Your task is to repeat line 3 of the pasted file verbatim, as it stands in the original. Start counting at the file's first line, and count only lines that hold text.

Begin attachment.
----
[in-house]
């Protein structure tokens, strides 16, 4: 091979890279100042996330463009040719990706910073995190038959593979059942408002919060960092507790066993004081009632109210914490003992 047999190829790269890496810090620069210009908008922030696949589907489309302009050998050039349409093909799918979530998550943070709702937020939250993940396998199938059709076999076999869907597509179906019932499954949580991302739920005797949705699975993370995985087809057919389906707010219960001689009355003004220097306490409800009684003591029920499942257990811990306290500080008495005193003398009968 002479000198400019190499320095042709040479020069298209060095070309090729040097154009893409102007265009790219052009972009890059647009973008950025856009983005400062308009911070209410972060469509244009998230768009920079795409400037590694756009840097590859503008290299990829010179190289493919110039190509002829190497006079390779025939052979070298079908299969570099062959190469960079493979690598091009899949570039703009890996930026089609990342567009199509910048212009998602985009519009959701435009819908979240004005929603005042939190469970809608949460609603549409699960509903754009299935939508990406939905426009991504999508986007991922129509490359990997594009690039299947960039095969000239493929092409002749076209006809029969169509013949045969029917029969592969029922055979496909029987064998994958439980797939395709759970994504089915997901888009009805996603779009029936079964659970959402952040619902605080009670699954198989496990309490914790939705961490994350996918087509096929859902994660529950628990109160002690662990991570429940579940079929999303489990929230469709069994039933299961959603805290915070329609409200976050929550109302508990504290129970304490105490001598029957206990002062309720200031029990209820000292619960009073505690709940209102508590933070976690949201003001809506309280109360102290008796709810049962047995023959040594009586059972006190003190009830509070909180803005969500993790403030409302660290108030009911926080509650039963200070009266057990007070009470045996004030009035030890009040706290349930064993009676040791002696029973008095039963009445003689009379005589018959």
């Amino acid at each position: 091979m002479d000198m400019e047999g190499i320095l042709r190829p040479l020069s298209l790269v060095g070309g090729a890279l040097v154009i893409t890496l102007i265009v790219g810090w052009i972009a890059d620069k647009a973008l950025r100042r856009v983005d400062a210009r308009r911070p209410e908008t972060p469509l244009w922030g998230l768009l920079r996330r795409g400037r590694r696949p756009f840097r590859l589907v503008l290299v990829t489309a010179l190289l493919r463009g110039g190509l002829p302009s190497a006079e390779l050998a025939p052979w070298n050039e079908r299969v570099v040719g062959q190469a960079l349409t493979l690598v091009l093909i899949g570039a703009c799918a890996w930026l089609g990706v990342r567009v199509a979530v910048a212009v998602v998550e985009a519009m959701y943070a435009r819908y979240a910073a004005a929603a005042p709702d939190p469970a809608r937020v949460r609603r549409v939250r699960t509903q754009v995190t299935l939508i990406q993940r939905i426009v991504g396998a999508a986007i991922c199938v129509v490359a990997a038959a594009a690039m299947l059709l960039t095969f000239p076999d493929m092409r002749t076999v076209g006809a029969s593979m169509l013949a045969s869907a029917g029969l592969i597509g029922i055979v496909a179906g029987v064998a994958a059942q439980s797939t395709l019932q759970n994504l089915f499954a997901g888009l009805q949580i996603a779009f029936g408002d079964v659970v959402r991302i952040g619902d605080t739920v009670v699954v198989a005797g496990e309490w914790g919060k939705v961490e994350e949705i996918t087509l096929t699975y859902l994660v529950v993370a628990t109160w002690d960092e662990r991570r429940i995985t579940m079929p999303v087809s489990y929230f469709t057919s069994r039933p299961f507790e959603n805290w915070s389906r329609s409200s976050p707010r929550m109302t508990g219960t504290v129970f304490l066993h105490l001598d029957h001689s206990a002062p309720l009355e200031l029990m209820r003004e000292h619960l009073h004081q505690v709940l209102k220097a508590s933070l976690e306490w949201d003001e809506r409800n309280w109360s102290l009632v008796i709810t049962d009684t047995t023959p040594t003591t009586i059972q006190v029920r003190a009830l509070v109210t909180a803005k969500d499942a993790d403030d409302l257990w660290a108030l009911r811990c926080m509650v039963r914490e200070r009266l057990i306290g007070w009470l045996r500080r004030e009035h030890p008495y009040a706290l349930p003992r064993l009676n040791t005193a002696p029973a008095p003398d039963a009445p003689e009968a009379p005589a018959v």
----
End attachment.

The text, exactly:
């Amino acid at each position: 091979m002479d000198m400019e047999g190499i320095l042709r190829p040479l020069s298209l790269v060095g070309g090729a890279l040097v154009i893409t890496l102007i265009v790219g810090w052009i972009a890059d620069k647009a973008l950025r100042r856009v983005d400062a210009r308009r911070p209410e908008t972060p469509l244009w922030g998230l768009l920079r996330r795409g400037r590694r696949p756009f840097r590859l589907v503008l290299v990829t489309a010179l190289l493919r463009g110039g190509l002829p302009s190497a006079e390779l050998a025939p052979w070298n050039e079908r299969v570099v040719g062959q190469a960079l349409t493979l690598v091009l093909i899949g570039a703009c799918a890996w930026l089609g990706v990342r567009v199509a979530v910048a212009v998602v998550e985009a519009m959701y943070a435009r819908y979240a910073a004005a929603a005042p709702d939190p469970a809608r937020v949460r609603r549409v939250r699960t509903q754009v995190t299935l939508i990406q993940r939905i426009v991504g396998a999508a986007i991922c199938v129509v490359a990997a038959a594009a690039m299947l059709l960039t095969f000239p076999d493929m092409r002749t076999v076209g006809a029969s593979m169509l013949a045969s869907a029917g029969l592969i597509g029922i055979v496909a179906g029987v064998a994958a059942q439980s797939t395709l019932q759970n994504l089915f499954a997901g888009l009805q949580i996603a779009f029936g408002d079964v659970v959402r991302i952040g619902d605080t739920v009670v699954v198989a005797g496990e309490w914790g919060k939705v961490e994350e949705i996918t087509l096929t699975y859902l994660v529950v993370a628990t109160w002690d960092e662990r991570r429940i995985t579940m079929p999303v087809s489990y929230f469709t057919s069994r039933p299961f507790e959603n805290w915070s389906r329609s409200s976050p707010r929550m109302t508990g219960t504290v129970f304490l066993h105490l001598d029957h001689s206990a002062p309720l009355e200031l029990m209820r003004e000292h619960l009073h004081q505690v709940l209102k220097a508590s933070l976690e306490w949201d003001e809506r409800n309280w109360s102290l009632v008796i709810t049962d009684t047995t023959p040594t003591t009586i059972q006190v029920r003190a009830l509070v109210t909180a803005k969500d499942a993790d403030d409302l257990w660290a108030l009911r811990c926080m509650v039963r914490e200070r009266l057990i306290g007070w009470l045996r500080r004030e009035h030890p008495y009040a706290l349930p003992r064993l009676n040791t005193a002696p029973a008095p003398d039963a009445p003689e009968a009379p005589a018959v």